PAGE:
Australia’s median abatement effort

Bang for the buck in emission abatement

The Productivity Commission is evidently reluctant to make any definitive finding on either the costs of abatement in different countries or the effectiveness of the “myriad” policies affecting carbon emission prices. Their report relies on “rough estimates” in the absence of detailed data and the extensive (economy-wide) modelling that would be needed to make any firmer estimates. Accordingly, they reach very cautious, qualified conclusions.

But, over all, it would be fair to say from their estimates that Australian policies already make roughly the “median” effort to abate carbon emissions —contradicting the Gillard/Garnaut assertion that we’re “falling behind”—and that we are achieving about as much as other economies (more than some) in returns on those policy-induced costs.

Here’s a précis of the Commissions’ own summary: the key points in a couple of hundred words…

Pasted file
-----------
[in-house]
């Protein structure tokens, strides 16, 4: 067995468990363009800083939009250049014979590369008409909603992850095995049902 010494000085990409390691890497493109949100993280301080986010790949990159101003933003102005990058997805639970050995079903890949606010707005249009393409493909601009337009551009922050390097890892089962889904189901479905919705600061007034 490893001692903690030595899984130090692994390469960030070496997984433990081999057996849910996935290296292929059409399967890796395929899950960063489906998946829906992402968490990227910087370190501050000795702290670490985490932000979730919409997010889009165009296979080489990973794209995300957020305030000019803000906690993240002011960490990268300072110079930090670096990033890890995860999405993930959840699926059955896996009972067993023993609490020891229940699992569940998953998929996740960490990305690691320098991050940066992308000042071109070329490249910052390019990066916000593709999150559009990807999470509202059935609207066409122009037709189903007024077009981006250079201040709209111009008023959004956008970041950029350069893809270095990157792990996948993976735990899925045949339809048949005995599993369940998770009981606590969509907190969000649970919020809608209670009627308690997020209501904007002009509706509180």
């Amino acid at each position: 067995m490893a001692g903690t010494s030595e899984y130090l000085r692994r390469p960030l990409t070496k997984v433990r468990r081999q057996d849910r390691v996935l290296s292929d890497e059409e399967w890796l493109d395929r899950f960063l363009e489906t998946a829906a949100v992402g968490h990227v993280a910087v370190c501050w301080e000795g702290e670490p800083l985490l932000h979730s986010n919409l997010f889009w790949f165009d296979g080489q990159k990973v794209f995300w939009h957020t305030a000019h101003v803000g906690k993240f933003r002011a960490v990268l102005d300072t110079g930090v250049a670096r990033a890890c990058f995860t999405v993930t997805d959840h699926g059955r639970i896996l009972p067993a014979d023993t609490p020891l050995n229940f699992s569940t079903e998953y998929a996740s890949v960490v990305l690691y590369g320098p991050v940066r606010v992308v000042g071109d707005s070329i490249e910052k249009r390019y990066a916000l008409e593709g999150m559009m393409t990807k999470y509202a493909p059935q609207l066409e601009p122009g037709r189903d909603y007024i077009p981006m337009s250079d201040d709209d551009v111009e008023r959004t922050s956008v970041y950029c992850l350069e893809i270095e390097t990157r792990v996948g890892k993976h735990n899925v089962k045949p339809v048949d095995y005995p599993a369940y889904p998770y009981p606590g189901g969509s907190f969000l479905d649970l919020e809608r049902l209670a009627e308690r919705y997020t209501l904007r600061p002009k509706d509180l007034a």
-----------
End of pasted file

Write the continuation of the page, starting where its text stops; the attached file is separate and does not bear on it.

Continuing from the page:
“The Commission’s estimates… are necessarily partial and sensitive to a range of assumptions.
  • The resources committed by different countries to emissions-reduction policies in electricity generation are estimated to vary as a proportion of GDP, with Germany being well in front of all other countries, followed by the United Kingdom, with Australia, China and the United States ‘mid-range’. The cost effectiveness of these actions in achieving abatement has also varied widely, both across programs within each country and in aggregate across countries…
  • Price-based instruments (such as the European Union ETS) appear to be relatively cost effective — at least where they are not crowded out by other policies…
  • In some cases, a multiplicity of policies appears simply to be driving up costs and rewarding [energy] producers for virtually no additional abatement.
While lending empirical support for the relative cost effectiveness of pricing approaches, the estimates and analysis in this report provide little guidance in themselves as to what the appropriate starting price of an ETS should be. And while the Commission’s price uplift estimates are relevant to issues of competitiveness and carbon leakage, they are highly preliminary. Substantially more information would be required to make a proper assessment” Extract from the Productivity Commission’s Carbon Price Review

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